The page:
GOSPEL artiste and former President of the Musicians Union of Ghana (MUSIGA), Diana Hopeson, is urging more women to take up the management of artistes.
That, she said, was certain to foster long-term manager and artiste relationship, as well as growth in the creative arts, considering that women were blessed with nurturing skills.
Madam Hopeson explained that her observation was not to create friction between the two genders in the creative space, but she was particularly not excited to see that talent management had become the preserve of males.
Speaking to Graphic Showbiz on the sidelines of the 13th edition of World Music Festival of Women From Here and There held at Alliance Francaise recently, she said, “I find it alarming that there are few women taking up the role of talent management in a field with so many potential career paths and notable spots for female success.
“Women possess emotional intelligence and fundamental abilities such as self-awareness, self-management, social awareness and relationship management needed to develop talents of young people, and that is why I think we should work actively to change the narrative.
“We won't have women stepping up their capacity to perform talent management if we don't change the perception that it is the preserve of males. Besides, between perception and reality, there is a noticeable chasm. I can’t think of any reason why women shouldn't be equally represented in the space.”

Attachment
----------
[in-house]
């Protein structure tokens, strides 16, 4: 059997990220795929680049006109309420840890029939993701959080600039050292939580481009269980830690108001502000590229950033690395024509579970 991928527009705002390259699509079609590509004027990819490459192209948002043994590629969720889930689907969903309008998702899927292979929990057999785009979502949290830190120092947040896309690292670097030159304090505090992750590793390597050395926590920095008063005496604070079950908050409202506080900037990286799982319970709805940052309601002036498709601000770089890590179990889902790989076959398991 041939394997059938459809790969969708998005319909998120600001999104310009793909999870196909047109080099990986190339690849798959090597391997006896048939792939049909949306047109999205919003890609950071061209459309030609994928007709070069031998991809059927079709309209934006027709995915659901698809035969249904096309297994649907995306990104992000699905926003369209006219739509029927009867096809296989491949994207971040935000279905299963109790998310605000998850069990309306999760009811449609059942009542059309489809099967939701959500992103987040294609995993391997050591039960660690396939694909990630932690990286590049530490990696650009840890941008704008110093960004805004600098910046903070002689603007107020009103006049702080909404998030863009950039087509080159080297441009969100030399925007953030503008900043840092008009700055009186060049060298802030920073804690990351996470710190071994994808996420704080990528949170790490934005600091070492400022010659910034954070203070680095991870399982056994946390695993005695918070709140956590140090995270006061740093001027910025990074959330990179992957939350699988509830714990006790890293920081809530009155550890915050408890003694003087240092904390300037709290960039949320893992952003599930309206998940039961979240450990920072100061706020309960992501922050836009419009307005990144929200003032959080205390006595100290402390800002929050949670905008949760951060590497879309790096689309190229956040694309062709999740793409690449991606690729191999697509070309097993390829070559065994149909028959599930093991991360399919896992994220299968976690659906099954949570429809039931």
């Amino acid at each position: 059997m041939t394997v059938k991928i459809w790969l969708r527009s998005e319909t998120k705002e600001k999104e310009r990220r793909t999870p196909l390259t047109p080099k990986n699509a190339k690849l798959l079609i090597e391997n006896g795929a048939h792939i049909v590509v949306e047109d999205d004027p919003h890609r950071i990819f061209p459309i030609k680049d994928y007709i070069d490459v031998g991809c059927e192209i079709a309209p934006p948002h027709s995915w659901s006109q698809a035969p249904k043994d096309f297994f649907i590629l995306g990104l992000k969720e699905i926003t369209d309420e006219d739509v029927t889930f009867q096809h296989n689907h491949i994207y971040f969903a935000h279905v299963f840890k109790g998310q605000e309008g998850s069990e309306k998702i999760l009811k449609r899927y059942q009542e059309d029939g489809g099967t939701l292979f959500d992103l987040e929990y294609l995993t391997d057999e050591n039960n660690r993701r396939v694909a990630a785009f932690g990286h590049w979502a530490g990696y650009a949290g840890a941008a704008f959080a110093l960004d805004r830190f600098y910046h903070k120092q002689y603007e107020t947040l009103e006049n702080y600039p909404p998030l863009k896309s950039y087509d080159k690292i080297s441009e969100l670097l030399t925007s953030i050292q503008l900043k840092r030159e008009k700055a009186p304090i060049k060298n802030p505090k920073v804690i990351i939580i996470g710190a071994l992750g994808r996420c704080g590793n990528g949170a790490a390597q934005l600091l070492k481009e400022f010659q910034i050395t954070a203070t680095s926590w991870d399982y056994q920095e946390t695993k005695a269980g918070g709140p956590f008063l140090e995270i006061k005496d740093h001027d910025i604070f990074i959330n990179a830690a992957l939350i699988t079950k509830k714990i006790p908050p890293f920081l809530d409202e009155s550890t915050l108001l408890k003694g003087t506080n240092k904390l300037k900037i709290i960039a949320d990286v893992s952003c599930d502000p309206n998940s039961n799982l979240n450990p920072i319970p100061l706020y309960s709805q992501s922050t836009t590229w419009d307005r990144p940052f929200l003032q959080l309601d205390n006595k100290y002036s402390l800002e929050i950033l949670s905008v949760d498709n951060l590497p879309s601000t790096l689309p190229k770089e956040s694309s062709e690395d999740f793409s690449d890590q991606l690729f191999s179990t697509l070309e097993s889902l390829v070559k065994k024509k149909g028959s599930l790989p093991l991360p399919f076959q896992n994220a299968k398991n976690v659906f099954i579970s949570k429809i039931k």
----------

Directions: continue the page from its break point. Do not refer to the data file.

She prevailed on relevant stakeholders in the industry to take proactive measures to address the industry's persistent underrepresentation of women and perceived gender disparities, emphasising that such action would significantly contribute to the sector's growth.
Madam Hopeson, who is credited for songs such as Adom Bi Wo Jesus Mu, Aseda, Happy Birthday, Onyame Ye Odomfo and Koso Aba, emphasised that the underrepresentation of women in the industry had a ripple effect on the growth of the industry and needed swift action to turn things around.
"We will advance in our industry if stakeholders make the effort to commit to reducing some of these persistent outdated views on gender, harmful stereotypes and restrictions on freedom of expression. These issues have significantly contributed to the difficulties women face in accessing specialised technical and entrepreneurial training, as well as financial resources.
“Such barriers must be eliminated in order for women in the creative business to advance at the same rate as their male counterparts," she told Graphic Showbiz.